In college I participated in an internship program that allowed students into psychiatric hospitals to interact with patients with chronic mental illnesses. All interns were required to carry a personal duress alarm system, every corridor was locked on both ends, and patients could wear only the color khaki. At the time, my goal as an intern was to make the patients smile. We played board games like Scrabble and dominos, a patient taught me to play pool, and we celebrated birthdays together.
As a dental student, I look back on that experience with many questions, specifically regarding the health care residents receive. How can oral care be delivered efficiently in that space and for that particular population? How can dental professionals help them gain confidence in their smiles?
I spoke to Dr. Robert Leonetti, who served as director of dental services until 2000 at Ancora Psychiatric Hospital in Hammanton, New Jersey, and Dr. Paul Kovalski, current chief of dental services at Greystone Park Psychiatric Hospital in Morris Plains, New Jersey. Although psychiatric facilities vary in their philosophy toward oral health, the two doctors’ experiences can show how dentistry fits into patient care in a state hospital.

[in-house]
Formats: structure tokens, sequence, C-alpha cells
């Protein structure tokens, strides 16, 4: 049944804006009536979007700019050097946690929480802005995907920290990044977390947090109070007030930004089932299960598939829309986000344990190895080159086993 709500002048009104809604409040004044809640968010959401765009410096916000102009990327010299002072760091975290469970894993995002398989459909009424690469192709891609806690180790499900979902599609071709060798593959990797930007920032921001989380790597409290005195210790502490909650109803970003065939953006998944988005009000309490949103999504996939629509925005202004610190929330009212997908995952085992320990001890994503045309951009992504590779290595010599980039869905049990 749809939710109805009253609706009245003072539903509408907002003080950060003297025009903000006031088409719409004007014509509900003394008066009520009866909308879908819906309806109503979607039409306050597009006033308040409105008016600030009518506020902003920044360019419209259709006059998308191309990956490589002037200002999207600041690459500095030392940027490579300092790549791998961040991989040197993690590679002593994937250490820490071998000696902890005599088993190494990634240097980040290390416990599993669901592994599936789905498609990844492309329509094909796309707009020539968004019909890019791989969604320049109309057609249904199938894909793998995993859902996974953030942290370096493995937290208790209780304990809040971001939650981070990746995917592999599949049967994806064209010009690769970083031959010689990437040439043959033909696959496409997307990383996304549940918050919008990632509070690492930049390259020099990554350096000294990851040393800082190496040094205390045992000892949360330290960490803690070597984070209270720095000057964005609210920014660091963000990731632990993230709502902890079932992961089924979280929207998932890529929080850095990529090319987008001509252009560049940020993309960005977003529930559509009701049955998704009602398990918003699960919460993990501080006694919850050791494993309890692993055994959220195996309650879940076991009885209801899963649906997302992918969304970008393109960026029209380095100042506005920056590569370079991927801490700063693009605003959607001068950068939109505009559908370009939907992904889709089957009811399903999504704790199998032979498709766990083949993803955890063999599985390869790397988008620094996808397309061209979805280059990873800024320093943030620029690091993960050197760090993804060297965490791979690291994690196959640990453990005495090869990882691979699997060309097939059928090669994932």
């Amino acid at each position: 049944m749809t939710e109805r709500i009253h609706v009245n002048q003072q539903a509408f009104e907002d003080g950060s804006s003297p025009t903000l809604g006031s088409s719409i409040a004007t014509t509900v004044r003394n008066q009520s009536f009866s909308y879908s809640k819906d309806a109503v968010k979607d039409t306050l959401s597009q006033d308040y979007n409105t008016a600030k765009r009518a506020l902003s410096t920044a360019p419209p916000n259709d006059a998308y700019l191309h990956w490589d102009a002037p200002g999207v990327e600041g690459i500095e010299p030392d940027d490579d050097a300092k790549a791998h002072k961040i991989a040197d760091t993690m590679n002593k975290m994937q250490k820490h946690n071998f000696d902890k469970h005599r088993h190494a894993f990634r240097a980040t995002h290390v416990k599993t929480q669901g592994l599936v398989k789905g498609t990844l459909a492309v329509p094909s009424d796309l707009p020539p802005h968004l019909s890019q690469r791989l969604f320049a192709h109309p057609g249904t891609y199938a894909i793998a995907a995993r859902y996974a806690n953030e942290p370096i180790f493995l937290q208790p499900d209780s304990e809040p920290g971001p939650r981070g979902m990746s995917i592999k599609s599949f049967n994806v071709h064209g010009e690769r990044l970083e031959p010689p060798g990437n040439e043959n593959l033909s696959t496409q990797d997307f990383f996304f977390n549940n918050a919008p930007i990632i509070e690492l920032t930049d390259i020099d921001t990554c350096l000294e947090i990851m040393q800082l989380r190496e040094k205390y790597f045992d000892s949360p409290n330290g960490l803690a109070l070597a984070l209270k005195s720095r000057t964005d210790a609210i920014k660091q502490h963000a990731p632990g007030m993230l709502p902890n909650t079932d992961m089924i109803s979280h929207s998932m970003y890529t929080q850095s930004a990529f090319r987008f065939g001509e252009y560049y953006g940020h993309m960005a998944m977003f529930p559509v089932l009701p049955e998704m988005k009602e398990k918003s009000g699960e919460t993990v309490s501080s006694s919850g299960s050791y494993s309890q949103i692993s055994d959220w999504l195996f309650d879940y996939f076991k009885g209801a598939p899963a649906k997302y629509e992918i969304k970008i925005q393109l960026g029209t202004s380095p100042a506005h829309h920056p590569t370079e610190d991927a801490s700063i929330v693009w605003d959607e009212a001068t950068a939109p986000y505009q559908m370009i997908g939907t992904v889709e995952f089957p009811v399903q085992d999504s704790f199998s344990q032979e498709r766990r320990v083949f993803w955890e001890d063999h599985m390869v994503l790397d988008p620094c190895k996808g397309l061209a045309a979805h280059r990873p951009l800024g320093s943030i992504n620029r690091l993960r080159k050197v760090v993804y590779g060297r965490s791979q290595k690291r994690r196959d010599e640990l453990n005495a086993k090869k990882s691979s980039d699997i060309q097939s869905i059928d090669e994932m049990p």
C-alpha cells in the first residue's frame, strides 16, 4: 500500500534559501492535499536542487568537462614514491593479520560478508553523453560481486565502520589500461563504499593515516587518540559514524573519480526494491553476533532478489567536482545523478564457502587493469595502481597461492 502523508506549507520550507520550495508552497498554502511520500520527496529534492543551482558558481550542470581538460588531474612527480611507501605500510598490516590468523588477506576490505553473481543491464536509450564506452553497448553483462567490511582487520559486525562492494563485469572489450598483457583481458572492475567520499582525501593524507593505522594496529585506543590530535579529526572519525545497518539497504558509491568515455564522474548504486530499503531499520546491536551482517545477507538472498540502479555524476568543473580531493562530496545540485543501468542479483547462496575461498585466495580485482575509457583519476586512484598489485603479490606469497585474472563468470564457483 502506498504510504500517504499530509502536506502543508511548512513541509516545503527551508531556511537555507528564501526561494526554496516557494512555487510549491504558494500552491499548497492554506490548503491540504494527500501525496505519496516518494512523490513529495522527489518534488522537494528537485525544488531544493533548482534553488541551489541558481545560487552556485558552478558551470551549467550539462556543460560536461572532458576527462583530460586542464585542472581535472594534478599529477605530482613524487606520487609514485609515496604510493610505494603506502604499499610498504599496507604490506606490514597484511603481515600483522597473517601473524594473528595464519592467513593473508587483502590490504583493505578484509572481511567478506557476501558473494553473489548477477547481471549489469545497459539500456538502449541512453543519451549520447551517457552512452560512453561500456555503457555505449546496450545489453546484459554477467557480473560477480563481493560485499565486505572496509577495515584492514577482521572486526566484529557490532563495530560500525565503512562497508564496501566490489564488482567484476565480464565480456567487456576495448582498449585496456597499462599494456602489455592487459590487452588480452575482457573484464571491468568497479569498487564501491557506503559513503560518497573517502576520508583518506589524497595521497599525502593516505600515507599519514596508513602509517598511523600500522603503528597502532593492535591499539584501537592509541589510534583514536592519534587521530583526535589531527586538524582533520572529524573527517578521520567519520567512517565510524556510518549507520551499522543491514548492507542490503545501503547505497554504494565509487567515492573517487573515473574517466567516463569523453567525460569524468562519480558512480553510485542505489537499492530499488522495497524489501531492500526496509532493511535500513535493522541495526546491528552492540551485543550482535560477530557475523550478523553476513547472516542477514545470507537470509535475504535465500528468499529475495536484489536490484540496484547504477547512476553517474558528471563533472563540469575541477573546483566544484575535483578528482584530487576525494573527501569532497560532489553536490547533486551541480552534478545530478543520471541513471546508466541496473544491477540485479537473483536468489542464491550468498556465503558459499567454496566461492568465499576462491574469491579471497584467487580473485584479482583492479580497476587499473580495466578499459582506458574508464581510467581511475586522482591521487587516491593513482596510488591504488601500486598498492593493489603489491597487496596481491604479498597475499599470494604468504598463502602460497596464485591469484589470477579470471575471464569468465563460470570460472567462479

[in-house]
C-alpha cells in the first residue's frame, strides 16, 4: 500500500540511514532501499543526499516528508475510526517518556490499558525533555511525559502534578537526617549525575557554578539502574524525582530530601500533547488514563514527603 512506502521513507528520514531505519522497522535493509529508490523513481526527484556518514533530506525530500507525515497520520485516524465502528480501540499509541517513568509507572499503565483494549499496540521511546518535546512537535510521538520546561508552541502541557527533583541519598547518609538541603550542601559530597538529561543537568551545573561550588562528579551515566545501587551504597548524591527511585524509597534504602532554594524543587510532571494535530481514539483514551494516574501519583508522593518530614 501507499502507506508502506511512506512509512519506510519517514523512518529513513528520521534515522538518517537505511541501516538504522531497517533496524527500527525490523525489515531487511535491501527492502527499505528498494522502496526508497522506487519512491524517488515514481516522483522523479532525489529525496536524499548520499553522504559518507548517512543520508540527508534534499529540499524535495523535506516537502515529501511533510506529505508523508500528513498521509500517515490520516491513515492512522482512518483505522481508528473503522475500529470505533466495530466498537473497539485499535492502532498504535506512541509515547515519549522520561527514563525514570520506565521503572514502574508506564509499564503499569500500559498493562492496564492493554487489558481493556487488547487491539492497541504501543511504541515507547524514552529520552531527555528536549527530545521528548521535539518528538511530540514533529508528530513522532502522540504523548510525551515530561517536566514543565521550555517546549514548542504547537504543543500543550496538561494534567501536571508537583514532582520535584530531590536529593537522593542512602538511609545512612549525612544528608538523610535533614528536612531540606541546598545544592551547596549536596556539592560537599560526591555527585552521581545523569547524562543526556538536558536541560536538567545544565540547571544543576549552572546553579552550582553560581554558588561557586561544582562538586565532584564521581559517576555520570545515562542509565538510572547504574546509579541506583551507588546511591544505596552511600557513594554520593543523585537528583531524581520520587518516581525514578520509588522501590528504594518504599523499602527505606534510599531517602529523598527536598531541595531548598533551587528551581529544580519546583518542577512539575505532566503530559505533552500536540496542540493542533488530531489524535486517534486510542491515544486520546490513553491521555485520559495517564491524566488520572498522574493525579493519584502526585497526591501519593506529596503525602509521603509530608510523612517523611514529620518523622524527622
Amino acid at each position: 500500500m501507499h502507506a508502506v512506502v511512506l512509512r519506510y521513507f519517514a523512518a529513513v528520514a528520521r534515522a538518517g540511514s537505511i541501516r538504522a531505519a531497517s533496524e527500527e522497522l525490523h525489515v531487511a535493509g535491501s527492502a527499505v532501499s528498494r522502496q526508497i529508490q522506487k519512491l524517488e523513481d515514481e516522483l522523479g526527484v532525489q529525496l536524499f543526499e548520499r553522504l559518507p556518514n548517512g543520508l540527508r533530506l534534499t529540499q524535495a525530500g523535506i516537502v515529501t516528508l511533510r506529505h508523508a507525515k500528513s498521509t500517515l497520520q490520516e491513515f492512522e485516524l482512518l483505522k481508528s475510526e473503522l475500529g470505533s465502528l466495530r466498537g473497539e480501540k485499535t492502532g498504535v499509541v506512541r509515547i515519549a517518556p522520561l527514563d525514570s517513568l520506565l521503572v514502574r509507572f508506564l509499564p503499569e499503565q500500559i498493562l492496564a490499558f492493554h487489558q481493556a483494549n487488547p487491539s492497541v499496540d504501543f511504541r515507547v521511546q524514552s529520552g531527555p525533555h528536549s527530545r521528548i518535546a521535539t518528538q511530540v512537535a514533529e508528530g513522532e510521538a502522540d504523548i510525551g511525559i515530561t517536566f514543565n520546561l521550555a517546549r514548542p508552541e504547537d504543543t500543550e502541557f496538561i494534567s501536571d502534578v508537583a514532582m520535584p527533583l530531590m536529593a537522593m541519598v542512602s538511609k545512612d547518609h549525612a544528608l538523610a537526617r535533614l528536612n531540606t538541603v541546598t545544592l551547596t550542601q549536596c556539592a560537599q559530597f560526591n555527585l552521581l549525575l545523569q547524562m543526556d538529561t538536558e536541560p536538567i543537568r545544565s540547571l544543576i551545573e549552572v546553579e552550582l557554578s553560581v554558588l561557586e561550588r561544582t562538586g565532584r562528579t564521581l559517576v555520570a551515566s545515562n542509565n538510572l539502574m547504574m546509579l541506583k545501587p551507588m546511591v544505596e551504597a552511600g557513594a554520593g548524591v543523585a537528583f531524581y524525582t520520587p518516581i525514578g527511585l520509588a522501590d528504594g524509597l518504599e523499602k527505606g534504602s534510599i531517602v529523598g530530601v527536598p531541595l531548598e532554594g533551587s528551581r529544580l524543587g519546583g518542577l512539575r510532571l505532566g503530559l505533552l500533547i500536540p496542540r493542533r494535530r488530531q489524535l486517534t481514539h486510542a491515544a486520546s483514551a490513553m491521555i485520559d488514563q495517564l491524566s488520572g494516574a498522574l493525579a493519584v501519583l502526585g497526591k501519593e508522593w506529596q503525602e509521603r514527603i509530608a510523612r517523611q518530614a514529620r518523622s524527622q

According to the Treatment Advocacy Center, roughly 35,000 Americans with severe mental illness lived in state mental hospitals in 2012. Data from the Agency for Health Care Research and Quality found that the two leading causes of mental facility hospitalizations in 2006 were schizophrenia and mood disorders, such as major depressive disorder and bipolar disorder. Each patient receives a personalized regimen of care, which may include a combination of psychotherapy, support groups, brain stimulation and pharmacological intervention.
Read the rest of this article in the October issue of Contour.
~Vivien Lee, Las Vegas ’22, ASDA Contributing Editor